“What Can I Do To Help My Team Win Today?” This was the motto of the McNeil High School baseball team two years ago and is the same approach that I take today in my leadership roles at Concordia University Texas. A University whose mission is to “Develop Christian Leaders,” Concordia highlights the idea of selflessness in daily interactions. It is difficult to lead selflessly in a society where we are constantly focusing on our own personal gain. A good way to challenge yourself to become a more effective leader is to ask yourself each day what you can do to help others win.
During my leadership journey at Concordia, I have had the opportunity to practice selfless leadership as Manager of our radio station and most recently as a Program Assistant for our men’s basketball program. What I do as a Program Assistant is often overlooked by outside spectators and tends to go unnoticed. However, I continue to serve in this position because it allows me to be around the game that I love [basketball] and further my collegiate experience. Though the position is unpaid and volunteer only, I am happy to do it. It allows me to serve selflessly because it’s not about recognition or payment- I work out of passion and the goal to help ensure a winning program and team.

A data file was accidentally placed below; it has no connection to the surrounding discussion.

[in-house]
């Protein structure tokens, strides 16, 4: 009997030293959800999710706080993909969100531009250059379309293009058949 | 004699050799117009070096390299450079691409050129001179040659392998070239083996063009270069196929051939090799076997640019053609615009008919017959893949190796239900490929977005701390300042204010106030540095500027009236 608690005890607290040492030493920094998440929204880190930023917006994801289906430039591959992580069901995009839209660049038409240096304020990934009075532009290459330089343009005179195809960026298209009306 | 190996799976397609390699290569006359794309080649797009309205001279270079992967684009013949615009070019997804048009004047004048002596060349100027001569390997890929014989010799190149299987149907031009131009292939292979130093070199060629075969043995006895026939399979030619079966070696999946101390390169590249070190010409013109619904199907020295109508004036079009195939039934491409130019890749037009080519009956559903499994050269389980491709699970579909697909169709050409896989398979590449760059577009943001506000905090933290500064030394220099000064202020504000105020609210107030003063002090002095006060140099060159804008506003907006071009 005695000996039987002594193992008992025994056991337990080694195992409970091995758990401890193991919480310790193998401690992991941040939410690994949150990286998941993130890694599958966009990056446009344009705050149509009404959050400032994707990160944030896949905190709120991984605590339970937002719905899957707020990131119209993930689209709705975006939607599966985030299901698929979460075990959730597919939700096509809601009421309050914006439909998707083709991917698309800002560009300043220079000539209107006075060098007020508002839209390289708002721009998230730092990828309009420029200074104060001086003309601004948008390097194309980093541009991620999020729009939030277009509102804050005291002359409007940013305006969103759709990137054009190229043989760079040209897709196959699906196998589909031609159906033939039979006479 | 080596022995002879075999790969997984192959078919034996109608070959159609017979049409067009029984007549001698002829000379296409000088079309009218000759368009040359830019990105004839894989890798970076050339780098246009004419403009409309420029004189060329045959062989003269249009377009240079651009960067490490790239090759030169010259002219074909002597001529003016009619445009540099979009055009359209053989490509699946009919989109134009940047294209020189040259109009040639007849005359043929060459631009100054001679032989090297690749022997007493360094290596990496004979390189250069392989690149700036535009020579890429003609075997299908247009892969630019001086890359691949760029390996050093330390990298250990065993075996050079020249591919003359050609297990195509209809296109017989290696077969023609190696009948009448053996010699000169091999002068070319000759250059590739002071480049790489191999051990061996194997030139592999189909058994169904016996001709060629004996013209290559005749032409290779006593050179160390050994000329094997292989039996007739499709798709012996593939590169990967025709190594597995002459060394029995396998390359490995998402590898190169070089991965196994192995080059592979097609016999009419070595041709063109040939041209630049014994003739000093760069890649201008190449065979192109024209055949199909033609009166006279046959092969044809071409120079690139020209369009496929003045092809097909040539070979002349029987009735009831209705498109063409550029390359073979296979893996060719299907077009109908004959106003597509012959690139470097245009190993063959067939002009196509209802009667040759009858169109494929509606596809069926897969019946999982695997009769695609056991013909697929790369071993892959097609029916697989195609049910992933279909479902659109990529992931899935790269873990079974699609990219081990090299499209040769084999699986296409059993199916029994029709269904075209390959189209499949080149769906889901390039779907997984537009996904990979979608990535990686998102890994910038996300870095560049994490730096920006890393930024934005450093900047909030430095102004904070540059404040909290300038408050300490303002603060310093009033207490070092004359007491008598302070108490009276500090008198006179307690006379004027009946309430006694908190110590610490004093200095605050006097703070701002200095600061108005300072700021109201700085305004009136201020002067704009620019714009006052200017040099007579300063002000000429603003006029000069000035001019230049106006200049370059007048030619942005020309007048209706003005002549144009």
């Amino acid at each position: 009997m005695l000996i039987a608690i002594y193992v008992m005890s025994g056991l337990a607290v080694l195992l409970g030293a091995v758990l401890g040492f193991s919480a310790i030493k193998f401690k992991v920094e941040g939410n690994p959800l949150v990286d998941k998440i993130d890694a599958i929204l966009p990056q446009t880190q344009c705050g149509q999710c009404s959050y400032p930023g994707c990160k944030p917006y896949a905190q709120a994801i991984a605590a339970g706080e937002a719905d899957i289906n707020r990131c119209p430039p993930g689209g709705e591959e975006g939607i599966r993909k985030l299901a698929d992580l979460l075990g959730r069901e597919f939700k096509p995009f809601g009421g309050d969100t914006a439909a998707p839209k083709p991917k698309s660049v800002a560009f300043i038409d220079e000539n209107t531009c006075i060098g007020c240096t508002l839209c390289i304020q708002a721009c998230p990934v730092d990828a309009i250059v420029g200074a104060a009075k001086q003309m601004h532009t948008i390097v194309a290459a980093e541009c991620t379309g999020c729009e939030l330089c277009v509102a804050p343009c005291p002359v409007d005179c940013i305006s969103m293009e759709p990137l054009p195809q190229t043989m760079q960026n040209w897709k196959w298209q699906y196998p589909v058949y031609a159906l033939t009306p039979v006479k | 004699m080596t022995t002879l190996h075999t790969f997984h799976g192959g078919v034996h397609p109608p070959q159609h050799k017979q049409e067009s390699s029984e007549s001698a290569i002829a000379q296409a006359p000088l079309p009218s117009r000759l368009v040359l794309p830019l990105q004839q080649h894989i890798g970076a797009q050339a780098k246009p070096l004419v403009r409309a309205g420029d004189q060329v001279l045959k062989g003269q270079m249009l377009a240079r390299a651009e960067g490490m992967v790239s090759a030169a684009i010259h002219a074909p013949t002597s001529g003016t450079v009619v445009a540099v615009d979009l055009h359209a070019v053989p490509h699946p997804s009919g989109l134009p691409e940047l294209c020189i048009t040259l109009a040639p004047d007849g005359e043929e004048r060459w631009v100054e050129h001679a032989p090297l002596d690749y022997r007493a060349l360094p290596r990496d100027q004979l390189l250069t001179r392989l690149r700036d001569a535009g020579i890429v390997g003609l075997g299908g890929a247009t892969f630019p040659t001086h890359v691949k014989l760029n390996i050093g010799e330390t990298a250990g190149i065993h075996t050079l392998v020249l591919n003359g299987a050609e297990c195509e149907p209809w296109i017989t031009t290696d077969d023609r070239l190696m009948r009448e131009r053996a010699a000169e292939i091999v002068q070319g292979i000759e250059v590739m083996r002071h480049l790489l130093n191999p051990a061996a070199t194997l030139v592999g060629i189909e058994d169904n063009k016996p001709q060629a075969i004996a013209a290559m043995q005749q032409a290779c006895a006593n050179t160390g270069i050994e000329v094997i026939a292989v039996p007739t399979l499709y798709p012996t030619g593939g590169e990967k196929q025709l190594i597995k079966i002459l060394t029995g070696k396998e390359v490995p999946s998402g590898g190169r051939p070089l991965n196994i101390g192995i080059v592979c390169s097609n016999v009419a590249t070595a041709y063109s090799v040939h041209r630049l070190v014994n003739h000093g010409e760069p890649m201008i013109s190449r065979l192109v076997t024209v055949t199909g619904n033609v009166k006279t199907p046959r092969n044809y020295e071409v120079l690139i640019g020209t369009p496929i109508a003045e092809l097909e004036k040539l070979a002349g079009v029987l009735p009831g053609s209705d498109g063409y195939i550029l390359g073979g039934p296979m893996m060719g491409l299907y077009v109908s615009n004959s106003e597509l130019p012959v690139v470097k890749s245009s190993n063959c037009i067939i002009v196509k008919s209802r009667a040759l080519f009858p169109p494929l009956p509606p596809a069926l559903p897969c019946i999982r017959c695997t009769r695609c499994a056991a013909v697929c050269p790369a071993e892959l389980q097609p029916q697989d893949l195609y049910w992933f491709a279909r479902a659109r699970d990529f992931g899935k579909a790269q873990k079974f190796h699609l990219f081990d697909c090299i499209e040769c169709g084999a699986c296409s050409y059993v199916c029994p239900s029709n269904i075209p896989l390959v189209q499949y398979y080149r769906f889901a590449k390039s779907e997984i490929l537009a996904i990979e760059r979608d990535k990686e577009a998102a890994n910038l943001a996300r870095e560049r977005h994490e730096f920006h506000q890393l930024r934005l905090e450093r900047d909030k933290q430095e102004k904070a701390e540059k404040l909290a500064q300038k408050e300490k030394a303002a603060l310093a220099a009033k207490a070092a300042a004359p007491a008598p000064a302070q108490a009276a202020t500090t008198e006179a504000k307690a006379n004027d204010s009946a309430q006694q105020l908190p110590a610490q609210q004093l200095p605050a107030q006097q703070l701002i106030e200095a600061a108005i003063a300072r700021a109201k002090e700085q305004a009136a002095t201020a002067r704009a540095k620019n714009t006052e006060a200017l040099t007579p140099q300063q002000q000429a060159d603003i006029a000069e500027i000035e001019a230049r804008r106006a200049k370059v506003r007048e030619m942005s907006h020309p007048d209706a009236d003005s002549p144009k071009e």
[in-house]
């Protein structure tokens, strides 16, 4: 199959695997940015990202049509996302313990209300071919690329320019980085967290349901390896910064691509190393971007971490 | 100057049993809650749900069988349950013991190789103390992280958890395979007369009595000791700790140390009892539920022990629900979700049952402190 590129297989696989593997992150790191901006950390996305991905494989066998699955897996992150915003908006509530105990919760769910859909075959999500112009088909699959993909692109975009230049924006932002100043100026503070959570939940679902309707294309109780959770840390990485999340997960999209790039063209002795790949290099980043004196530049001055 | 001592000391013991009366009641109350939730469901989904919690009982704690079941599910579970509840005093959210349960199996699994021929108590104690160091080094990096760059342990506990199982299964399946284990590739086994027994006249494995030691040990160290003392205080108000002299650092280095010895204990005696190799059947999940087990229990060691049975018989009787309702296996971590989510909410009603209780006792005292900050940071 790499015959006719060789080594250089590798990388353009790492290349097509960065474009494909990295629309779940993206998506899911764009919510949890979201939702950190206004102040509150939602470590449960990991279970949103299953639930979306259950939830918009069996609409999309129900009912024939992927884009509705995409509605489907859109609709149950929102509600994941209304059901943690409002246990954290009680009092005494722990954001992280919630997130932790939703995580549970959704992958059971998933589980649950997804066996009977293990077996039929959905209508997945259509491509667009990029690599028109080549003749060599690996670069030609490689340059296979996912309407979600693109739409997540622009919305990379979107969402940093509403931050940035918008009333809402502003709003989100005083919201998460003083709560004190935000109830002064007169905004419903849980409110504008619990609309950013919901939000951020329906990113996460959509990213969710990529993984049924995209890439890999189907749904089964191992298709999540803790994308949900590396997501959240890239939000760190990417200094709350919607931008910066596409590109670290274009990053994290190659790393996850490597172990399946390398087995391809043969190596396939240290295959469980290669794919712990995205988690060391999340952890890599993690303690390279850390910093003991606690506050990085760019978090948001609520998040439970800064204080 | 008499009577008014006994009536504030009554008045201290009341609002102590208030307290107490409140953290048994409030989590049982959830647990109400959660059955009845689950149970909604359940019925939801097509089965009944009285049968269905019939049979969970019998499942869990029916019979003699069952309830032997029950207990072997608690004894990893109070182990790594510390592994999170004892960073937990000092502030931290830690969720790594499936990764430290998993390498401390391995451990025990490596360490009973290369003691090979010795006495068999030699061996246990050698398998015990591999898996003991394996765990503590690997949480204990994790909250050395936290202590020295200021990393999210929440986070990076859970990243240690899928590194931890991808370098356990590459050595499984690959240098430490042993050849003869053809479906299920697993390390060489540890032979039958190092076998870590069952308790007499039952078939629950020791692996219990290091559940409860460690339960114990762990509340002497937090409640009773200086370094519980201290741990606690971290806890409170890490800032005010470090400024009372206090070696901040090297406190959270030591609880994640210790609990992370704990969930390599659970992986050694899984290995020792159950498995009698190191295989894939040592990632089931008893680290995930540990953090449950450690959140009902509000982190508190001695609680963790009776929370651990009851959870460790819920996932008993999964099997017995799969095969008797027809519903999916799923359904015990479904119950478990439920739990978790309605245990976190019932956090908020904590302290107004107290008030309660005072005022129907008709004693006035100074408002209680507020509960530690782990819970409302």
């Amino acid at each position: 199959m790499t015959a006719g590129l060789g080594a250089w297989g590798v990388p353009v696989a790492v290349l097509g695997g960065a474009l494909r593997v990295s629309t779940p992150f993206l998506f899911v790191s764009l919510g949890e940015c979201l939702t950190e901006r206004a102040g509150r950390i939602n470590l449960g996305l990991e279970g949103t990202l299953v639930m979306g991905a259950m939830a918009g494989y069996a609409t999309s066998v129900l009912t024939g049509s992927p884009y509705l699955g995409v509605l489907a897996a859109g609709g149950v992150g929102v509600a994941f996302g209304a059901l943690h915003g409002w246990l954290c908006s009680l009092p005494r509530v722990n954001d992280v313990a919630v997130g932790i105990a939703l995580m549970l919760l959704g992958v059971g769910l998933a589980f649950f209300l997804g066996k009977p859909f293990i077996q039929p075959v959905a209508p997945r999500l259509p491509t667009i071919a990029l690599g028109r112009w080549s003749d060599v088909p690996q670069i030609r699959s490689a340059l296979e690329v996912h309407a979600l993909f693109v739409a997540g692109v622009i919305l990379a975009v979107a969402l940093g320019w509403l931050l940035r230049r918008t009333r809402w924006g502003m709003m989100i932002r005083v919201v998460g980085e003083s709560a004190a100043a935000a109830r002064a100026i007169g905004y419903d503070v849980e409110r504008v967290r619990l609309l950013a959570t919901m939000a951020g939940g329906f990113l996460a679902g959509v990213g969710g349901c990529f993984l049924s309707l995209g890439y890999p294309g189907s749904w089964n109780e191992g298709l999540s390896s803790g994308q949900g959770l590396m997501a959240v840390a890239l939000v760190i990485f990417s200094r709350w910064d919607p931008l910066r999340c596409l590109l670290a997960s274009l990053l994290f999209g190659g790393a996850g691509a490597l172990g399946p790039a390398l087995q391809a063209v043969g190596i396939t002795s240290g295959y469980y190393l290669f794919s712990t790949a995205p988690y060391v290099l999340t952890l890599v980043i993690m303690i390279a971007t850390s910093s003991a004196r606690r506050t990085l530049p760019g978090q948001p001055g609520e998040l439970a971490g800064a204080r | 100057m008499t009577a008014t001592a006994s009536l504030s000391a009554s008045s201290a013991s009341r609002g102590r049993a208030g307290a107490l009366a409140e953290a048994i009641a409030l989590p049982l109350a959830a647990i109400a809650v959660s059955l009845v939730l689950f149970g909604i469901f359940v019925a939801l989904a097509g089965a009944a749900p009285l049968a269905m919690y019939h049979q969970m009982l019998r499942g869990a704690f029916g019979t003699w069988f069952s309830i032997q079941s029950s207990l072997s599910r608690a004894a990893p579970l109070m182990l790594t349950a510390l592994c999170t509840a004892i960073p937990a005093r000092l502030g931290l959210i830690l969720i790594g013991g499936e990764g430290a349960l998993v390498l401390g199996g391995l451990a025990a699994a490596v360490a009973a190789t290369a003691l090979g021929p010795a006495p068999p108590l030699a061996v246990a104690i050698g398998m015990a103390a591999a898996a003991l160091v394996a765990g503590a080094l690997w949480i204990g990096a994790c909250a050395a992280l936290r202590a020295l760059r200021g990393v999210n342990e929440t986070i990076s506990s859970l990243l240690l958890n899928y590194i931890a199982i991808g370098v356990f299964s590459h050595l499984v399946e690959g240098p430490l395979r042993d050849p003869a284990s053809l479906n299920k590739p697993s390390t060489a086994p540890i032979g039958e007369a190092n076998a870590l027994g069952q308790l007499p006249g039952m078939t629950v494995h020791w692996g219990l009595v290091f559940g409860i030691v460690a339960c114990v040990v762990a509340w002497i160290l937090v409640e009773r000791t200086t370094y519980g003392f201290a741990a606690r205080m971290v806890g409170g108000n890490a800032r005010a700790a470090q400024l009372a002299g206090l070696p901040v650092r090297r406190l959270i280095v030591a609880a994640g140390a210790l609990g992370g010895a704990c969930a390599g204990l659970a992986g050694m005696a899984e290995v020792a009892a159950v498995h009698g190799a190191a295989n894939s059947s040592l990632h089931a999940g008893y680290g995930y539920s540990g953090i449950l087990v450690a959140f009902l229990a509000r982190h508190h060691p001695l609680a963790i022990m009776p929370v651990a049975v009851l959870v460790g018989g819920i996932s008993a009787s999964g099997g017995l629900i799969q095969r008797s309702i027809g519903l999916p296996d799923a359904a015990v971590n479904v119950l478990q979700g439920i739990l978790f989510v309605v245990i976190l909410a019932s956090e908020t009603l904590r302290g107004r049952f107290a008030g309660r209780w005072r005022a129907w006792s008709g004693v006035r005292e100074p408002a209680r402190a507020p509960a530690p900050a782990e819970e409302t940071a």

On an organizational level, I believe a CEO or leader’s primary goal is to succeed. A common problem is that much of the time that success is attributed to the people at the top, rather than the people who contribute at the “ground level”. Rather than taking all the credit themselves, an executive who funnels work credit across all levels of a company empowers their employees, makes them feel valued, and motivates them to continue working hard.
One excellent example of a selfless servant in leadership is Dr. Don Christian, the chief executive officer at Concordia University Texas. When asked about academic success, Dr. Christian often attributes it to the work of the faculty and staff within the classroom. Looking back on my time at Concordia, I see Dr. Christian as the driving force behind my servant leadership. Beginning with his Introduction to Business class my freshman year, he always challenged me to think critically, and ask powerful questions, which is something that I still practice today.
As I move forward in my leadership journey, I continue to ask myself the question, “what I can do to help my team win today?” Give it a try. See where it takes you.